Breaking Out The Big Guns: Justin Dorey and Russ Henshaw talk groundbreaking tricks

December 11th, 2012 by

Russ Henshaw and Justin Dorey are two world-class competitors in their respective disciplines. We had each of them break down a big trick in their aresenal. Don’t try these at home.

Justin Dorey — Switch double flip 1080 in the pipe

How long were you contemplating the switch dub 10 before you gave it a shot? I started thinking about trying it during the 2009-10 season, then Jossi [Wells] beat me to the punch and was the first one to do it that spring. A couple months later I went to New Zealand and did my first one at Cardrona, so I’d say it was on my mind for almost a year.

Did you take some punishing hits before you landed it? I actually got the first couple around to my feet but just landed really low so it was one of the least painful tricks I’ve learned.

How do you feel the trick compares on a technical level to other tricks being thrown down these days? Switch dubs are definitely a lot harder than any other dub that I’ve done. The hardest part is going big enough to get two flips around while also being able to handle the G-forces of hauling-ass into that tranny switch and not collapsing into the wall.

What’s going through your head when you’re doing it? The main thing I focus on for that trick is just being patient… If you’re impatient and pop too early (like I did at X-Games last year) you end up getting broken in half with your feet in the pipe and your back/head on the deck which is definitely not a good look.

Landing it for the first time in competition got you on the podium in Tignes, 2011. How did that feel? Funny story actually. I had absolutely no intention of doing a switch dub in that run until I was halfway up the wall on that last hit. I tried a couple a week before Euro X with Simon [Dumont] and we both got broke off so I kinda wrote it off as a trick that wouldn’t be in my bag. That first run was supposed to be my safe run but last hit I blacked out and my body just did it without me thinking about it. I actually black out during my comp runs quite a bit and can’t remember what I just did.

Any new tricks in store for us this year? Yes. I landed a new one this summer at Momentum in Whistler, so I’m hoping to have it dialed before the first contest in December. I’m not saying what it is.

Photo by Joseph Purdam @ Thredbo, Australia.

Russ Henshaw — Triple cork 1440

When did you first start thinking about throwing the triple cork 1440? It all happened really fast at an MSP park shoot. I was doing some double cork 10s on a really big jump and I thought to myself, “I probably have enough time to do another flip.” That’s about as much thought as I gave it before attempting it. I had no idea if it would go to 14 or 16.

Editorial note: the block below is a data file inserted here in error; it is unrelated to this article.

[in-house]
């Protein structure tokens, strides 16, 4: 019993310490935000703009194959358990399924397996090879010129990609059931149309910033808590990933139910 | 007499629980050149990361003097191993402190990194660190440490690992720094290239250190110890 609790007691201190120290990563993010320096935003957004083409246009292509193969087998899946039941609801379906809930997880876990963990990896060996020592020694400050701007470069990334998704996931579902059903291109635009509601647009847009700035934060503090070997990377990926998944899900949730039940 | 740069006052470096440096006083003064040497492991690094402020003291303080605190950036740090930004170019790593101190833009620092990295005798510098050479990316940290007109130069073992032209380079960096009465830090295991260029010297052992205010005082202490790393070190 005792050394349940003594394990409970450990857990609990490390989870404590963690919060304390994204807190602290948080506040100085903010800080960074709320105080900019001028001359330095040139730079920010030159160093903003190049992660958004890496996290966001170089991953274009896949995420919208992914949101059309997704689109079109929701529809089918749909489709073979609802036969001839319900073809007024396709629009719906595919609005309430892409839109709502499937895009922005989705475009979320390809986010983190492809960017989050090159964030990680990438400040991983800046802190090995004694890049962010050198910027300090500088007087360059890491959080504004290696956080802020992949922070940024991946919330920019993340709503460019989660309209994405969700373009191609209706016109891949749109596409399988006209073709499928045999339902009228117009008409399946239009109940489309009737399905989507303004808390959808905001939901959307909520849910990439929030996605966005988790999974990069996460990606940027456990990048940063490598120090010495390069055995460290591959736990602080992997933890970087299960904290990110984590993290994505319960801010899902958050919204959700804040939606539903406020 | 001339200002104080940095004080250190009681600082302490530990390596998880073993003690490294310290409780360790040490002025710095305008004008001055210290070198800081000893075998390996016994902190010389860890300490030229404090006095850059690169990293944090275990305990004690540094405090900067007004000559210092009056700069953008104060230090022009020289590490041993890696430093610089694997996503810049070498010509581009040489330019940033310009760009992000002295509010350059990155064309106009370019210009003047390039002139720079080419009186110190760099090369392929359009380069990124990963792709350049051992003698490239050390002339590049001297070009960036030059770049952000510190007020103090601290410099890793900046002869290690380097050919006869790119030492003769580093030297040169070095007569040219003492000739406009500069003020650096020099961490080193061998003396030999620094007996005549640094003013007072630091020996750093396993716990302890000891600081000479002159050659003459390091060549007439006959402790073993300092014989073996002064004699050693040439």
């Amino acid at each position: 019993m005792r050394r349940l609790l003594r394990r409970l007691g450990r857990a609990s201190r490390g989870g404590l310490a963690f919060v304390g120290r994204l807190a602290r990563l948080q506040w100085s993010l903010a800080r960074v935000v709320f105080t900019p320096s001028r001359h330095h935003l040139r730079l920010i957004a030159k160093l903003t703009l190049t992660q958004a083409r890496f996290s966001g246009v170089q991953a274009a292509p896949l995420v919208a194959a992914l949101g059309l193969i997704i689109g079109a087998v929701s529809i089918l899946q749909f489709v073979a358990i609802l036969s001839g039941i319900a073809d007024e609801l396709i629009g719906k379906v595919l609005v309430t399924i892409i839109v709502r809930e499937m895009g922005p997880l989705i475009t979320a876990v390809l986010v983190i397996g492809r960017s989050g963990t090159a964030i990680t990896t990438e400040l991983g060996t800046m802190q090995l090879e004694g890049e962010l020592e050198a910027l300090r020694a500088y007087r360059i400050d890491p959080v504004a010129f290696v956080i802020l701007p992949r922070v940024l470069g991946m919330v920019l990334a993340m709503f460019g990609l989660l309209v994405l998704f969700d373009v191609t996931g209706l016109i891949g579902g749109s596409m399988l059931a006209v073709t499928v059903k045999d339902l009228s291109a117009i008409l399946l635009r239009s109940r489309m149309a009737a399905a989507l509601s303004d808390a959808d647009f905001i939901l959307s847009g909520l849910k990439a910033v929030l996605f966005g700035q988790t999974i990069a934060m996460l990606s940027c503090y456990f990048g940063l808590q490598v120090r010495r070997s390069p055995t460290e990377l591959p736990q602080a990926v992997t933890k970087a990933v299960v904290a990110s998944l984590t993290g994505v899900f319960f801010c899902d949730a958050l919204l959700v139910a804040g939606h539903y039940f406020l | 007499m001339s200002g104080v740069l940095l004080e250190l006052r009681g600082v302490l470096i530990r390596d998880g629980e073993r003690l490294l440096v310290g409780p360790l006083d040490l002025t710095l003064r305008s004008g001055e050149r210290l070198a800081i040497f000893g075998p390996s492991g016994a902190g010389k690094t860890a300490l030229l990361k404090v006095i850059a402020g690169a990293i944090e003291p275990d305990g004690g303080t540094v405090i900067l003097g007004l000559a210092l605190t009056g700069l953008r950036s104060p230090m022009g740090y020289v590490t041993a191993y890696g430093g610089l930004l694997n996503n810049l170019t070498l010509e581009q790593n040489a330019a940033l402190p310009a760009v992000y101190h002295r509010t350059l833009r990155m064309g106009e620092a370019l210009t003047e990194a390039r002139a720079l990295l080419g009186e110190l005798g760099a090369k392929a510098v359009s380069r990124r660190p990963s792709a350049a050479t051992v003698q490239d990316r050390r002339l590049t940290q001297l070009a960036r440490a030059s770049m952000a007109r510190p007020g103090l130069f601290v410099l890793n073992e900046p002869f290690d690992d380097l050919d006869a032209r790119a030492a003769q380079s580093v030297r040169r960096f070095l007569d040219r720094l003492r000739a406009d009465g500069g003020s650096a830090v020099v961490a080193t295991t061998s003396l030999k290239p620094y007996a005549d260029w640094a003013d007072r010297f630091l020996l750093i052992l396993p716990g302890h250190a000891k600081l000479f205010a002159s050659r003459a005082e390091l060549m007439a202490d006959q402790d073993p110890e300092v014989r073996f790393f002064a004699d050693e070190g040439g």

After the first attempt I hit my head so I didn’t get another chance to try it on that jump. I basically waited until I had found a jump and had the conditions I thought were necessary to try the trick again. Turns out Bobby [Brown] landed it a few days before I landed mine.

After hitting your head on the first attempt, was it tough to keep that out of your mind when you tried it again? It was definitely on my mind. But you can hurt yourself doing pretty much any trick. I just blocked it out of my head and focused on what I wanted and needed to do to land the trick.

It’s a pretty insane trick to watch. What’s going through your head when you do it? Lean back and hold on. [laughs] Nah, but seriously I am really focused at the top of the in run. I know what needs to be done and when I finally get in the air, it feels like I stop thinking and everything just happens. It’s hard to explain but it’s like that with all my tricks. Time seems to slow down once I’m in the air doing the trick.

Are there any technical aspects that make it more difficult than a double or is it mostly about going bigger and throwing it harder? Yeah it’s definitely more technical. I have found that if you miss your grab in the first rotation, you’re pretty much screwed. Another thing is knowing how to position your shoulders throughout the trick. If your shoulders make any slight movements then you end up spinning more than is required and you crash.

Now that you’ve got the triple in the bag, what’s next? I honestly don’t have a clue. I guess try and get them more on lock and try some different variations.

*This article appeared in the V15 December issue of FREESKIER and is part of our 2012/13 Competition PreviewSubscribe to the magazine, or get it on the iTunes Newsstand.

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About the author:
Damian Quigley is an Irish-born immigrant who traveled to the US with hopes of one day becoming an editor for Freeskier. Having accomplished his dream, he spends his days testing gear and sipping champagne.